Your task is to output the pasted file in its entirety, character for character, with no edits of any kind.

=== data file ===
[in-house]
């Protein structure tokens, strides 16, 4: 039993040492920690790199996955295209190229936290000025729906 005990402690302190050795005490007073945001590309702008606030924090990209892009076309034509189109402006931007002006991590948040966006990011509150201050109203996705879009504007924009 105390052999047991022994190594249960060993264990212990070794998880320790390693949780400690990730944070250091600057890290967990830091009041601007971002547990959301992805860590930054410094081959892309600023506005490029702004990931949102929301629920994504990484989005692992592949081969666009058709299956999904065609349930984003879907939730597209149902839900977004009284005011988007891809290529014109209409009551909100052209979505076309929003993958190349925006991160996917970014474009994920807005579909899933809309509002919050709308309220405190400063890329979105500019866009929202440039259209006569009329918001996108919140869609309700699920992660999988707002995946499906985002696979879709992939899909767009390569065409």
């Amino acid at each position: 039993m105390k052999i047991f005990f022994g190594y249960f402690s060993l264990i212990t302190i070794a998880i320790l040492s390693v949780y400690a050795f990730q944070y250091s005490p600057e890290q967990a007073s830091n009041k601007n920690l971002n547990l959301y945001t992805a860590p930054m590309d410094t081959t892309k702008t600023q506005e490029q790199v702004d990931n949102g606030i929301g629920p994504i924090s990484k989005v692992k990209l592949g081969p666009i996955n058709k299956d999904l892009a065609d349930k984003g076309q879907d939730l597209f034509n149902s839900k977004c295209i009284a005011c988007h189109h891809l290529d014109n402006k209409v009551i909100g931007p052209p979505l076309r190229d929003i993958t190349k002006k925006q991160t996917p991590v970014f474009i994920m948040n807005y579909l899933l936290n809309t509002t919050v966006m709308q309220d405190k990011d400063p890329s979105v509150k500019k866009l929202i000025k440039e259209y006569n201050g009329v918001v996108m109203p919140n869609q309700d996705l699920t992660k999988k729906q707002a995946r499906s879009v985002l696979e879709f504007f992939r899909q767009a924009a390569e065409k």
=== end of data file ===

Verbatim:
[in-house]
């Protein structure tokens, strides 16, 4: 039993040492920690790199996955295209190229936290000025729906 005990402690302190050795005490007073945001590309702008606030924090990209892009076309034509189109402006931007002006991590948040966006990011509150201050109203996705879009504007924009 105390052999047991022994190594249960060993264990212990070794998880320790390693949780400690990730944070250091600057890290967990830091009041601007971002547990959301992805860590930054410094081959892309600023506005490029702004990931949102929301629920994504990484989005692992592949081969666009058709299956999904065609349930984003879907939730597209149902839900977004009284005011988007891809290529014109209409009551909100052209979505076309929003993958190349925006991160996917970014474009994920807005579909899933809309509002919050709308309220405190400063890329979105500019866009929202440039259209006569009329918001996108919140869609309700699920992660999988707002995946499906985002696979879709992939899909767009390569065409």
């Amino acid at each position: 039993m105390k052999i047991f005990f022994g190594y249960f402690s060993l264990i212990t302190i070794a998880i320790l040492s390693v949780y400690a050795f990730q944070y250091s005490p600057e890290q967990a007073s830091n009041k601007n920690l971002n547990l959301y945001t992805a860590p930054m590309d410094t081959t892309k702008t600023q506005e490029q790199v702004d990931n949102g606030i929301g629920p994504i924090s990484k989005v692992k990209l592949g081969p666009i996955n058709k299956d999904l892009a065609d349930k984003g076309q879907d939730l597209f034509n149902s839900k977004c295209i009284a005011c988007h189109h891809l290529d014109n402006k209409v009551i909100g931007p052209p979505l076309r190229d929003i993958t190349k002006k925006q991160t996917p991590v970014f474009i994920m948040n807005y579909l899933l936290n809309t509002t919050v966006m709308q309220d405190k990011d400063p890329s979105v509150k500019k866009l929202i000025k440039e259209y006569n201050g009329v918001v996108m109203p919140n869609q309700d996705l699920t992660k999988k729906q707002a995946r499906s879009v985002l696979e879709f504007f992939r899909q767009a924009a390569e065409k």